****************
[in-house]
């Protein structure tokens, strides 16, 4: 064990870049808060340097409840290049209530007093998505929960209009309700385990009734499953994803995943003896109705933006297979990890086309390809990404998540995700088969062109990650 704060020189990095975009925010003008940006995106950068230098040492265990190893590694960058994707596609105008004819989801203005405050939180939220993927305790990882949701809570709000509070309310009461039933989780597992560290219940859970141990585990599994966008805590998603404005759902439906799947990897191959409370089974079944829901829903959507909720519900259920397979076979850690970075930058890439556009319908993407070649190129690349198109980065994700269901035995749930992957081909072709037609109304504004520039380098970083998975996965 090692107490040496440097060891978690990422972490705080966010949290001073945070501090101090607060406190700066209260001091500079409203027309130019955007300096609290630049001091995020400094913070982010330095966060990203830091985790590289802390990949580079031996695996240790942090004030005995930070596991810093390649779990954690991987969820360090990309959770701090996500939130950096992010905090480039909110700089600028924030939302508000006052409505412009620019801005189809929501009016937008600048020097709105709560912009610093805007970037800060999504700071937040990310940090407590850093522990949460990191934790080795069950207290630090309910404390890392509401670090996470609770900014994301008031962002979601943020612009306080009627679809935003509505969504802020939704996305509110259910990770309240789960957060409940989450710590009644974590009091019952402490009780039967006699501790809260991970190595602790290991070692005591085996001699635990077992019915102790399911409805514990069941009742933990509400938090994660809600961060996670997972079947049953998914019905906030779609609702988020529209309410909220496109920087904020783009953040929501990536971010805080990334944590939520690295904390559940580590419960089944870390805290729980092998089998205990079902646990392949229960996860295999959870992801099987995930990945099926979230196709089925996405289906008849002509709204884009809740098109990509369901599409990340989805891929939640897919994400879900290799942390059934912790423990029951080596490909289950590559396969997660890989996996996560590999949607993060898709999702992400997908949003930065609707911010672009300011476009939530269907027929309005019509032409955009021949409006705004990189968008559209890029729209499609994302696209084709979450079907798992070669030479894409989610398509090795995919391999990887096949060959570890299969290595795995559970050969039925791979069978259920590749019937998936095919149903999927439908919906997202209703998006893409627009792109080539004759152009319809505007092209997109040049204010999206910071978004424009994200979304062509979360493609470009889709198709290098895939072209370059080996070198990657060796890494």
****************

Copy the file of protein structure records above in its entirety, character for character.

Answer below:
[in-house]
């Protein structure tokens, strides 16, 4: 064990870049808060340097409840290049209530007093998505929960209009309700385990009734499953994803995943003896109705933006297979990890086309390809990404998540995700088969062109990650 704060020189990095975009925010003008940006995106950068230098040492265990190893590694960058994707596609105008004819989801203005405050939180939220993927305790990882949701809570709000509070309310009461039933989780597992560290219940859970141990585990599994966008805590998603404005759902439906799947990897191959409370089974079944829901829903959507909720519900259920397979076979850690970075930058890439556009319908993407070649190129690349198109980065994700269901035995749930992957081909072709037609109304504004520039380098970083998975996965 090692107490040496440097060891978690990422972490705080966010949290001073945070501090101090607060406190700066209260001091500079409203027309130019955007300096609290630049001091995020400094913070982010330095966060990203830091985790590289802390990949580079031996695996240790942090004030005995930070596991810093390649779990954690991987969820360090990309959770701090996500939130950096992010905090480039909110700089600028924030939302508000006052409505412009620019801005189809929501009016937008600048020097709105709560912009610093805007970037800060999504700071937040990310940090407590850093522990949460990191934790080795069950207290630090309910404390890392509401670090996470609770900014994301008031962002979601943020612009306080009627679809935003509505969504802020939704996305509110259910990770309240789960957060409940989450710590009644974590009091019952402490009780039967006699501790809260991970190595602790290991070692005591085996001699635990077992019915102790399911409805514990069941009742933990509400938090994660809600961060996670997972079947049953998914019905906030779609609702988020529209309410909220496109920087904020783009953040929501990536971010805080990334944590939520690295904390559940580590419960089944870390805290729980092998089998205990079902646990392949229960996860295999959870992801099987995930990945099926979230196709089925996405289906008849002509709204884009809740098109990509369901599409990340989805891929939640897919994400879900290799942390059934912790423990029951080596490909289950590559396969997660890989996996996560590999949607993060898709999702992400997908949003930065609707911010672009300011476009939530269907027929309005019509032409955009021949409006705004990189968008559209890029729209499609994302696209084709979450079907798992070669030479894409989610398509090795995919391999990887096949060959570890299969290595795995559970050969039925791979069978259920590749019937998936095919149903999927439908919906997202209703998006893409627009792109080539004759152009319809505007092209997109040049204010999206910071978004424009994200979304062509979360493609470009889709198709290098895939072209370059080996070198990657060796890494």